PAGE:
The Media Training Bible
The Media Training Bible
"Journalists are accused of being lapdogs when they don't ask the hard questions, but then accused of being rude when they do. Good thing we have tough hides."
- Gwen Ifill, Journalist
Every day, I receive phone calls from potential new clients seeking media training.
When I ask what concerns prompted their calls, they almost always say the same things: "We're not good at getting our messages across," or, "I tend to say too much, and I'm afraid the audience isn't getting my point," or, "I'm terrified of going on television, but it's my responsibility as the executive director to do so."
Toward the end of the conversation, many callers ask - often skeptically - whether we can help. They wonder whether a day of media training can truly make them feel more confident and in control during an interview.
I often ask the callers to rate their media skills on a scale of 1 to 10. If they score themselves a 5, I tell them they can become a 7 in just one day of training. Our clients regularly leap a couple of notches in just a few hours simply by learning how to identify and focus on the areas that most impede their effectiveness. By removing their own roadblocks, budding spokespersons experience noticeable, often dramatic, and occasionally shocking growth.
My goal for this book is to help you achieve the same growth without me being there in person (and for thousands of dollars less than we charge our private clients). You really can go from a 5 to a 7 - or whatever your equivalent - simply by reading this book. And I wouldn't be surprised if you jumped more than two notches, but I'd rather under-promise and over-deliver.
Almost everyone we work with has the capacity to improve, no matter how great their challenges. It's true that some people are born with the tremendous gift of being captivating communicators, but that's not the case for most people you see on television. They blew an interview or two early on and suffered a few media missteps along the way. But they stuck with it, nurtured their communications skills, adjusted their approaches, and improved over time.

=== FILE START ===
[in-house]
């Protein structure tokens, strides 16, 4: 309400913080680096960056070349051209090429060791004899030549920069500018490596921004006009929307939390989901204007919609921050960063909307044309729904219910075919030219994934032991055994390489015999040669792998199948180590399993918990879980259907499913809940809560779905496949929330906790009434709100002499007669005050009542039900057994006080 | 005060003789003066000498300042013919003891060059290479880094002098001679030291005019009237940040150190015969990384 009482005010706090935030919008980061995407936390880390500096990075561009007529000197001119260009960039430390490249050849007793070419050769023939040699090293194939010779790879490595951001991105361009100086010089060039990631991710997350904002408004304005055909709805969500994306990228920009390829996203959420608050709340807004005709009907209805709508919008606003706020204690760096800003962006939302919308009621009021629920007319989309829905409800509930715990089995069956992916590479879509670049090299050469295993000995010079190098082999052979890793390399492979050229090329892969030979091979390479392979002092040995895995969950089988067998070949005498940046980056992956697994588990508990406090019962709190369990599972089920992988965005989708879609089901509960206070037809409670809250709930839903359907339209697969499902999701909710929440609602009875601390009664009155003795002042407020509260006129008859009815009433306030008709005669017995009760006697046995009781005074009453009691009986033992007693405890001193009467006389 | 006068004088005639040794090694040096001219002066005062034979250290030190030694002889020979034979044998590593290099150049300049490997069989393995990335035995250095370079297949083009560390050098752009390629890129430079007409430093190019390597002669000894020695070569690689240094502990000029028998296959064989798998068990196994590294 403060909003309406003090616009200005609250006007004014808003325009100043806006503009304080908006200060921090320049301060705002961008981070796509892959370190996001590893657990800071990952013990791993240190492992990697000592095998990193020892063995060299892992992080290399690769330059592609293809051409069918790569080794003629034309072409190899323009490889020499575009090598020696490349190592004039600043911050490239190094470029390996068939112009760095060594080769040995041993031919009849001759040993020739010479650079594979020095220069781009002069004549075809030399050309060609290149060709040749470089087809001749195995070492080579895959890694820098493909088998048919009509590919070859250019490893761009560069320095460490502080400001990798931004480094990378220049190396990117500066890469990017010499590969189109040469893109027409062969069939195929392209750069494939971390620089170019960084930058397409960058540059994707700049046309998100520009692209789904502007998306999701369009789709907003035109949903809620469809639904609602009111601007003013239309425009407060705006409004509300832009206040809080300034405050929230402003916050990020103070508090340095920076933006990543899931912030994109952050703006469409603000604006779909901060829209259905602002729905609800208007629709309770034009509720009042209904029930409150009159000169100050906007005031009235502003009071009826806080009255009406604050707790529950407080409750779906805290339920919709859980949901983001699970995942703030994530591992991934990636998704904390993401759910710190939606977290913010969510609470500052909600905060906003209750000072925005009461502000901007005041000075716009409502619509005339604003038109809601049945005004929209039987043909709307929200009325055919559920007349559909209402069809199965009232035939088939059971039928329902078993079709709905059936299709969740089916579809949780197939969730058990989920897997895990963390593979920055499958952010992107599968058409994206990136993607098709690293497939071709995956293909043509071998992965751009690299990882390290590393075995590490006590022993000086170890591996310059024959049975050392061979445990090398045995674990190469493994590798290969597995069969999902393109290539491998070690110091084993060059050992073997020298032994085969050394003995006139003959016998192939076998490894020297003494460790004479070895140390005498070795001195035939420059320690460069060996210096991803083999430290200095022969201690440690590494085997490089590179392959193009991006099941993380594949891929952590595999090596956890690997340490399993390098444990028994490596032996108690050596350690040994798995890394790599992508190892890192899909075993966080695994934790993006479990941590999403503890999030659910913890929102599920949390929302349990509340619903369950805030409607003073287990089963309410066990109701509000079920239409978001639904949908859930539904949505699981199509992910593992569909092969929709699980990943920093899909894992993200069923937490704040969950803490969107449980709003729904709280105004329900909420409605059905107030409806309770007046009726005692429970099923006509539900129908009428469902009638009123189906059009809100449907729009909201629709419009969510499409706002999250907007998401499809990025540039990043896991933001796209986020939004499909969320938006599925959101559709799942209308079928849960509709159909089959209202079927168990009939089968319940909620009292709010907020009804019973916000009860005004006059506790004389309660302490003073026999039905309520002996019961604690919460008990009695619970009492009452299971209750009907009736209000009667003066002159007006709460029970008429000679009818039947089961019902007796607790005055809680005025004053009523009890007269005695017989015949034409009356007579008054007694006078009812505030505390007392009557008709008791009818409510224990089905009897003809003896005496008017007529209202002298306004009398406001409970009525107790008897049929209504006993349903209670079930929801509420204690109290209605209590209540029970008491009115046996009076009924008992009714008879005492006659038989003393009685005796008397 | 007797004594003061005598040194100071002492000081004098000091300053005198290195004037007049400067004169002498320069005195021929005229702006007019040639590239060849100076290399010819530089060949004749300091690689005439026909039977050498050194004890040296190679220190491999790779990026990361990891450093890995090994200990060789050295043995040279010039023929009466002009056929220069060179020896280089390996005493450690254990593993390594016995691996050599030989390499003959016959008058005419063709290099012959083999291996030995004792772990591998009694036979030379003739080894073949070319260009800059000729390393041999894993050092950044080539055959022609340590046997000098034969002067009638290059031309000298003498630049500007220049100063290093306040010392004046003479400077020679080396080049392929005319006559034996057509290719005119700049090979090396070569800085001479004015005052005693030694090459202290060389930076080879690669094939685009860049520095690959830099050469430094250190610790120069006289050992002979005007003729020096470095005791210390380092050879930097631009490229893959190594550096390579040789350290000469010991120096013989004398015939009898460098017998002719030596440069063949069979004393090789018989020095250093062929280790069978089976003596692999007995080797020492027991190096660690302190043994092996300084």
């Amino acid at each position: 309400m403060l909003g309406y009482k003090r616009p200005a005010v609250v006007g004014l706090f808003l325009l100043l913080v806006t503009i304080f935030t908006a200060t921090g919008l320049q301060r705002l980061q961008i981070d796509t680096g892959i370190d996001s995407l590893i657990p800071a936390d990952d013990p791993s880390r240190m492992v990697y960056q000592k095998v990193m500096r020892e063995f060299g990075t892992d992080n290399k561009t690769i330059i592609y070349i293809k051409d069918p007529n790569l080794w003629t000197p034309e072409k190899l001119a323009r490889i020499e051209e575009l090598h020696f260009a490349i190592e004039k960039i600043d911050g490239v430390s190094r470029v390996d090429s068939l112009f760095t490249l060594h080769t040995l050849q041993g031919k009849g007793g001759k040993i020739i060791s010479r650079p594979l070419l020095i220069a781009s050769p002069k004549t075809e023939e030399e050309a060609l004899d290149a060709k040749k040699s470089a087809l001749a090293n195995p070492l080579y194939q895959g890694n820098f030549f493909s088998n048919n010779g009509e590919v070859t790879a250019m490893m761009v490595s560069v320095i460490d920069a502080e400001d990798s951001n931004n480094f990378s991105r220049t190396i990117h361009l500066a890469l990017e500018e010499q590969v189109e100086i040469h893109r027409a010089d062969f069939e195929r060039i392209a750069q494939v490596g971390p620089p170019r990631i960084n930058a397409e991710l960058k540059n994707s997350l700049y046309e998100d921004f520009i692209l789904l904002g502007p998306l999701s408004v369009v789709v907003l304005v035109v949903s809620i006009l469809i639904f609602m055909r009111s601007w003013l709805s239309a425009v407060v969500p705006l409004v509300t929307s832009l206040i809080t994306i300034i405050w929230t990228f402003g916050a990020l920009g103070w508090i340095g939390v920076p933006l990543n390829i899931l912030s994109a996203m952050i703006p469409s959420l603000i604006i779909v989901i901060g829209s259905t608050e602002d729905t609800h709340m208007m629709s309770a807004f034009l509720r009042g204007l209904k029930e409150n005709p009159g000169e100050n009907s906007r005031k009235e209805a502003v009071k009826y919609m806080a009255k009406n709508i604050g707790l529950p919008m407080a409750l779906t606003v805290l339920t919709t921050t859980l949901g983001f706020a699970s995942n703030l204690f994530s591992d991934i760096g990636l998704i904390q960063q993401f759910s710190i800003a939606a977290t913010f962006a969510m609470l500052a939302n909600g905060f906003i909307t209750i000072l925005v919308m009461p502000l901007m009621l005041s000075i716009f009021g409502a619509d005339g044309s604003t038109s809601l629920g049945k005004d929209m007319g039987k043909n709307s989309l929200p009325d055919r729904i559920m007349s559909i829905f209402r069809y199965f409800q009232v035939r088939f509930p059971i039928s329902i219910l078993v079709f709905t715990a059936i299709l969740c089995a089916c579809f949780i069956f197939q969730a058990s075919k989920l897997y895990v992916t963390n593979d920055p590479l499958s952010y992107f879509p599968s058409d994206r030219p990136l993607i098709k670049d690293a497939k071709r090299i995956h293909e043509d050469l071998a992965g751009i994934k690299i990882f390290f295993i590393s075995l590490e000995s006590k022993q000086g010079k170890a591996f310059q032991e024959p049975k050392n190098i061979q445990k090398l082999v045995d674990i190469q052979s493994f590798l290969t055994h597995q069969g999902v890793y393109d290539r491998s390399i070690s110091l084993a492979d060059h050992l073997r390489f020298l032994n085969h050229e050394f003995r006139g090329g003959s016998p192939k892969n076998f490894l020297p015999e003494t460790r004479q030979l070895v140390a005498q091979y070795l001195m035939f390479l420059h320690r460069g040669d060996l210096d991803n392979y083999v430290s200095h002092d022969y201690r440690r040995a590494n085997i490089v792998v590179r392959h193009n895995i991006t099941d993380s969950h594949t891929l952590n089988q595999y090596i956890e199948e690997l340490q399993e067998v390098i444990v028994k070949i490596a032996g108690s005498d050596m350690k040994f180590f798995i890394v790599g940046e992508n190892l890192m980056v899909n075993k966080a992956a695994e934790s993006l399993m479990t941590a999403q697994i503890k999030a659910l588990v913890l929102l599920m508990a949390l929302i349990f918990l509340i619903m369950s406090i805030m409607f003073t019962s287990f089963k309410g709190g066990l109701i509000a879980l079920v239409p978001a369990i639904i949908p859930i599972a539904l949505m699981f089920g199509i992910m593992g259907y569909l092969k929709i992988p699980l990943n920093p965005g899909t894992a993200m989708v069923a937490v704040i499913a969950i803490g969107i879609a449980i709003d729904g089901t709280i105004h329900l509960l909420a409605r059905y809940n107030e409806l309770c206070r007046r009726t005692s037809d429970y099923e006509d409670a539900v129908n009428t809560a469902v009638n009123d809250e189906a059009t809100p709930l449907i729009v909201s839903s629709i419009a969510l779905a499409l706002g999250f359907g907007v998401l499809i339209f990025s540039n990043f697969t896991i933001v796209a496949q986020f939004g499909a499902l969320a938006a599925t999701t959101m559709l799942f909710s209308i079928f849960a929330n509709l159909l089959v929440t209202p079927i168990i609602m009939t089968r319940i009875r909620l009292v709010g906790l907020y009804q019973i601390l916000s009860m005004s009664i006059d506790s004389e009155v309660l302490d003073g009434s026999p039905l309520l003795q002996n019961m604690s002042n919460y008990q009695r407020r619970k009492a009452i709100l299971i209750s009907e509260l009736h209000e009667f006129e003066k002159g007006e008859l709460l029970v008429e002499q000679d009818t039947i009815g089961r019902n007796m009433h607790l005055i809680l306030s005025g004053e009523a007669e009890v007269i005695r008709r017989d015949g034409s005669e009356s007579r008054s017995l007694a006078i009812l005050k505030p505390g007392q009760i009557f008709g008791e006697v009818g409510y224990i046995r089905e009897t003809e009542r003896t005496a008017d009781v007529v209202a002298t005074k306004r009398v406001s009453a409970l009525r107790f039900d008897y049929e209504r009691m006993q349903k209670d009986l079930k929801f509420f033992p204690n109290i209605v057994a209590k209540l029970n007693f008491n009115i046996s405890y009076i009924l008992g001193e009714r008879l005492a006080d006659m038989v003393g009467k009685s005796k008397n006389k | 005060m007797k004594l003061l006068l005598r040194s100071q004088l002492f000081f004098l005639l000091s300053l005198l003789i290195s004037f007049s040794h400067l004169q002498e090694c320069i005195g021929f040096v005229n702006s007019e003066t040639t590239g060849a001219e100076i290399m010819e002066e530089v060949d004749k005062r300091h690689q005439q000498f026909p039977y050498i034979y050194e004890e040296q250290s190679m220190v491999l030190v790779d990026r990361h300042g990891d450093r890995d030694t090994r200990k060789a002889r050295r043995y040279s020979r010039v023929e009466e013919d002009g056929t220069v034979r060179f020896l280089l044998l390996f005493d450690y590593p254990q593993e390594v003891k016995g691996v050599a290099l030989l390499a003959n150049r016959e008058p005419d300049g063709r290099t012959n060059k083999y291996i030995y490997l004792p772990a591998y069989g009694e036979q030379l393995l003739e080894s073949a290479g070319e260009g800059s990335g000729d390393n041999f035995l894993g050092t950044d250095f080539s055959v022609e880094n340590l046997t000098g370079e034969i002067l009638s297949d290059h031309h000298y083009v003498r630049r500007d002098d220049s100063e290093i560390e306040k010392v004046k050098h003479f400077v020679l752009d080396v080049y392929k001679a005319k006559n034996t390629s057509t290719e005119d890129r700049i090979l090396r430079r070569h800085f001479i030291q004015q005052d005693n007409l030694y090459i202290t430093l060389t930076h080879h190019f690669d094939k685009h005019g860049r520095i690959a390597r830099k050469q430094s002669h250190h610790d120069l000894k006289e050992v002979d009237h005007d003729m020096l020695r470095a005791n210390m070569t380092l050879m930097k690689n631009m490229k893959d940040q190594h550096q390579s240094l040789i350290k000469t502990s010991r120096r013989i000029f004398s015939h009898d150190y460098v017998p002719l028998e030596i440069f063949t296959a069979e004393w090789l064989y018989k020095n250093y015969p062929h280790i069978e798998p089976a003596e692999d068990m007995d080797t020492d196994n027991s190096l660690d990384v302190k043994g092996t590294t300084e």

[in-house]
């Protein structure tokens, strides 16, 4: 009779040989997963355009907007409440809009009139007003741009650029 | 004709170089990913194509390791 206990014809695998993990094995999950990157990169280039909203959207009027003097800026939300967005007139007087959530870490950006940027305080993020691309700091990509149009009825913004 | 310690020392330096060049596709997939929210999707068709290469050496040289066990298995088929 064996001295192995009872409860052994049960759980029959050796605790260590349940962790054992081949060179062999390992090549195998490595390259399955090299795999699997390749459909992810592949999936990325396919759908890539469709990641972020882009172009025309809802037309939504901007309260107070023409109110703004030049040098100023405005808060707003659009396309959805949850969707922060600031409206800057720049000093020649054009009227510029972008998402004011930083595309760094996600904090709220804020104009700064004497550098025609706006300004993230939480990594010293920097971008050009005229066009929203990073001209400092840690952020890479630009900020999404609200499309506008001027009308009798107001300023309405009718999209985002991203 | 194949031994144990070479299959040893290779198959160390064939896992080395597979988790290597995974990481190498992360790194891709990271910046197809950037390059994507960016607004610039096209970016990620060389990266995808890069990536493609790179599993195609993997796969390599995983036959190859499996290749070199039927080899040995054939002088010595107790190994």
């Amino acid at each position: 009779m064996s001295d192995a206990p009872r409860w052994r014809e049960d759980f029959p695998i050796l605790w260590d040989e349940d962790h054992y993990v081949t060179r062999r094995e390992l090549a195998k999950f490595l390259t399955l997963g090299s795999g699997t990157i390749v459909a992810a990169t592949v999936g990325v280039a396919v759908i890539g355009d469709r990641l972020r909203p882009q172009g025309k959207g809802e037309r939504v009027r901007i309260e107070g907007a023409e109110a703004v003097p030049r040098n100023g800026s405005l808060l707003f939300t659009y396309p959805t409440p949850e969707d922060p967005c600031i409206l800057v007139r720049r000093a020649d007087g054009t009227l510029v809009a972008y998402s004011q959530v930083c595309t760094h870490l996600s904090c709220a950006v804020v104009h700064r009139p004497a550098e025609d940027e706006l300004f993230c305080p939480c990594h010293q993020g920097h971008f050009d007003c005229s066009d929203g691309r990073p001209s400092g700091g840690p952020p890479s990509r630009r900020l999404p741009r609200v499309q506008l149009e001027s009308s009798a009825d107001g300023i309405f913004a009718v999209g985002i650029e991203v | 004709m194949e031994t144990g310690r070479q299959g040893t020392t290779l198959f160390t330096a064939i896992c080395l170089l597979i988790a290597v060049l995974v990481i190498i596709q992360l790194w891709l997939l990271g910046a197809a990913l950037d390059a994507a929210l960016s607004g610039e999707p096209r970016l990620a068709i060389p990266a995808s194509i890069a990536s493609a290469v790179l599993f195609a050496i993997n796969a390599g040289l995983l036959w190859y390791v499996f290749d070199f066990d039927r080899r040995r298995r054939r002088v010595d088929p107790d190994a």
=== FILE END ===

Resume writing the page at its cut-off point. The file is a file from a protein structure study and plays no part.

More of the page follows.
You can too.
Great spokespersons know that it doesn't matter if you stumble over a few words once in a while or lose your train of thought on occasion. You don't have to be perfect - in fact, the public often regards "perfect" spokespersons as slick and inauthentic. If you're a perfectionist, I'm going to ask you to try your hardest to abandon your perfectionism - it will only get in your way and inhibit your most effective self from stepping forward.
You may be pleasantly surprised to learn that you already share some traits with the world's most gifted spokespersons. Most of the greats, regardless of personal style, ideology, or cause, have the following six traits in common:
First, they're authentic. The audience may not agree with their perspectives, but viewers can tell that the spokespersons genuinely believe in their own messages.
Second, they're natural. The best spokespersons are the ones the public perceives as being the same person on camera as off, the same in a television studio as in their living room. They're the spokespersons who bring the same passion to their interviews that they express privately when discussing similar topics with their friends.
Third, they're flexible. They know that breaking news, technical issues, or a shifting storyline can change the nature of their interview with little notice. They know that rolling with the changes, maintaining their composure, and displaying a touch of humor - where appropriate - will enhance th